Thursday, June 26, 2014

Massachusetts, IKEA raise minimum wage

Federal contract employees walked off the job dressed as Rosie the Riveter.
Massachusetts and IKEA raised their minimum wages today, showing workers can win concessions when they stand together and fight.

The wage increases for the lowest paid workers follow a concerted series of walkouts and job actions over the past two years by workers at Walmart, warehouses, fast food restaurants, retail stores, ports, food processing companies and federal contractors. The Teamsters Union has strongly supported those actions, as locals directly support warehouse workers, port truck drivers and workers at Taylor Farms.

President Obama recently ordered the minimum wage for government-contract workers to $10.10. That isn't enough, they say. More than 100 hourly employees walked off the job even as Obama was speaking at a summit on working families on Monday:  The Washington Post reported,
“Nobody who cooks our troops’ meals or washes their dishes should have to live in poverty,” he said of workers in federal buildings, speaking Monday at the White House Summit on Working Families in D.C.. “That’s a disgrace.” 
But less than half a mile away, about 150 of those same hourly employees took a different stance. They had walked off their jobs in federal buildings earlier that morning, gathering outside the Smithsonian’s National Zoo in a protest aimed directly at the president... 
“The struggle is that we do not make enough money to be able to survive,” said Joanne Kenon, a greeter at the Smithsonian’s National Zoo. “To live in D.C., it costs a lot.”
Raising the minimum wage isn't enough, though, if workers can't organize and negotiate with employers. And commercial activity will continue to stagnate so long as so much of the American workforce earns poverty wages.

In Massachusetts, according to Reuters,
Massachusetts Governor Deval Patrick on Thursday signed into law a measure raising the minimum wage to the highest of any U.S. state, $11 per hour, by 2017...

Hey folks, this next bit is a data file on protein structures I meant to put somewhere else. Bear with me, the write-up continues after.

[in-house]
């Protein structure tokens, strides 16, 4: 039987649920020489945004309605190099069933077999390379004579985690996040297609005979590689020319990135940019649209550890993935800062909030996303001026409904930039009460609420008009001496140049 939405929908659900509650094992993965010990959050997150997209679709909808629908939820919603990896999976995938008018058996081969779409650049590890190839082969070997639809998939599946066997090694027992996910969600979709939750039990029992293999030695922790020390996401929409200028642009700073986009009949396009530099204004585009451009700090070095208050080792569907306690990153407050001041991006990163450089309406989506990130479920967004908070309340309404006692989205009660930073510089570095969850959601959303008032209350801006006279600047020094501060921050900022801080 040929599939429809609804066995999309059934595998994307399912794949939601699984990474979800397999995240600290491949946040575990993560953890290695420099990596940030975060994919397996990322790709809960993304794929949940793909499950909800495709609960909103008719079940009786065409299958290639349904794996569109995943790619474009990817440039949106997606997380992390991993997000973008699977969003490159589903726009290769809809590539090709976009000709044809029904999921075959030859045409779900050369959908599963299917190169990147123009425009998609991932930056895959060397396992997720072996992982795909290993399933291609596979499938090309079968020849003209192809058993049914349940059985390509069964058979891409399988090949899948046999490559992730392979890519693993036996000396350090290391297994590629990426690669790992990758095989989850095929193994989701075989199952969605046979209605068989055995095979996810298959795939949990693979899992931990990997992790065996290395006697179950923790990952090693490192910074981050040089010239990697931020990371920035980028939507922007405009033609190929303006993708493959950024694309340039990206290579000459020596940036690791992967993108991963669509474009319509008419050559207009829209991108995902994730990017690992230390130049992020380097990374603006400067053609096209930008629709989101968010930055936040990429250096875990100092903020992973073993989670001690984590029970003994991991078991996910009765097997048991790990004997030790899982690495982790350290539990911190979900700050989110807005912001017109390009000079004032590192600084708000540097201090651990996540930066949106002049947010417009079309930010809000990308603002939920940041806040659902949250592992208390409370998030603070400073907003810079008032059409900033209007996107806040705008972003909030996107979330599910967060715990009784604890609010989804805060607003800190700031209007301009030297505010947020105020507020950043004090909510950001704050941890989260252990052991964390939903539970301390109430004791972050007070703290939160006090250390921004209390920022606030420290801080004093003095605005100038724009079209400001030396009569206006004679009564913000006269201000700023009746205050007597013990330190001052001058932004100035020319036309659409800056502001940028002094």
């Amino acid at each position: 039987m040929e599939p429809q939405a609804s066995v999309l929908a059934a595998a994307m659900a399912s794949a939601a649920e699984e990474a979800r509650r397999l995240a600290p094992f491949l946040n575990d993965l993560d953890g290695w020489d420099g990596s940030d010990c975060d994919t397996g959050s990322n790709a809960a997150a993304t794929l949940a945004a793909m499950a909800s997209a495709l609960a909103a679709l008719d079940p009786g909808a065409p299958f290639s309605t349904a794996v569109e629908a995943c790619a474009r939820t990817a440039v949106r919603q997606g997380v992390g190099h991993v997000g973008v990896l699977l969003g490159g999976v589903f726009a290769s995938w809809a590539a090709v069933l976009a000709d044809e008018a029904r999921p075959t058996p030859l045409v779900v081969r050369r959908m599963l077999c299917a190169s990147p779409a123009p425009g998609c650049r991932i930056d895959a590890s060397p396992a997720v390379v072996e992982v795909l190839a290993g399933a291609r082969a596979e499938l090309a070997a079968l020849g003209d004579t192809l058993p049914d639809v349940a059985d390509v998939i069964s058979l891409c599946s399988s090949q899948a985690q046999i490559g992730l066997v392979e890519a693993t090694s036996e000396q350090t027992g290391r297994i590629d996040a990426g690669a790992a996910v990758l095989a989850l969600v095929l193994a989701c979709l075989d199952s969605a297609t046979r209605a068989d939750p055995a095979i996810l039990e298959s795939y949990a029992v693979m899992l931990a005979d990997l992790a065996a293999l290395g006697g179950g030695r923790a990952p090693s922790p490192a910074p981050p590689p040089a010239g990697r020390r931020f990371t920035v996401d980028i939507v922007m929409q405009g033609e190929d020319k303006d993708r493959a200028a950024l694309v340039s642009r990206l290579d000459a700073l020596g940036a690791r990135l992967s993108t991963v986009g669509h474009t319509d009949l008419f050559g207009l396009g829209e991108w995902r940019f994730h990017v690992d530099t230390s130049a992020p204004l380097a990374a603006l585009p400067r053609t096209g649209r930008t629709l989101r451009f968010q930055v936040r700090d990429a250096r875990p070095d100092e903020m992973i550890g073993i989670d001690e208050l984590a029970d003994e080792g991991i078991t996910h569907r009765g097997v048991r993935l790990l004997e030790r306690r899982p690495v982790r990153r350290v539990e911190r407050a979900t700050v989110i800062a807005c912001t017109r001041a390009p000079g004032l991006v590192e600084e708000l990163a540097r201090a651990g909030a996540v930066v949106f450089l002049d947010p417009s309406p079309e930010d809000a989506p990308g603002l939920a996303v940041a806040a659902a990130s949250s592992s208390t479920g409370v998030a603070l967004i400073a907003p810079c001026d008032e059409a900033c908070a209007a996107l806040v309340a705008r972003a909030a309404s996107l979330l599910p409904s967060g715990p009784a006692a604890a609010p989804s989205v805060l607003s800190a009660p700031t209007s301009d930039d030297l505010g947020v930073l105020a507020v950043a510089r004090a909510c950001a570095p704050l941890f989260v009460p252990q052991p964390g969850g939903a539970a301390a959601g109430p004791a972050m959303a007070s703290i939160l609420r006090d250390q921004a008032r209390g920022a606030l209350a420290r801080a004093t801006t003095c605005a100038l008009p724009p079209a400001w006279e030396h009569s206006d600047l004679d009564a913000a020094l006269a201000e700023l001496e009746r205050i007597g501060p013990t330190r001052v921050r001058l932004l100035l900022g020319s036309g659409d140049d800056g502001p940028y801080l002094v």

"Raising the minimum wage brings a little relief to the working poor, many of whom do jobs we could not live without and who recycle money right back into the economy," Patrick said in a statement announcing the signing.  
The law will raise the state's minimum wage in stages from its current level of $8 per hour and follows similar moves by neighboring Connecticut and Vermont. 
Here's a report on IKEA's action, according to USA Today:
IKEA, the iconic home furnishings chain, plans to announce Thursday that it will raise its minimum wage by 17%, joining a growing national movement to boost the pay of low-wage workers. 
The Gap, whose stores include Gap and Old Navy, also has announced plans to increase its pay floor this year. 
​The privately held Ikea plans to raise its average minimum wage from $9.17 an hour to $10.76 starting January 1. The increase will affect about half of the 11,000 employees at its 38 U.S. stores. 
"It's driven from our vision of wanting to create a better everyday life for our coworkers," acting IKEA President Rob Olson said in an interview.
IKEA still has much to answer for. The company has locked out 300 Teamsters in Richmond, Canada, for more than a year.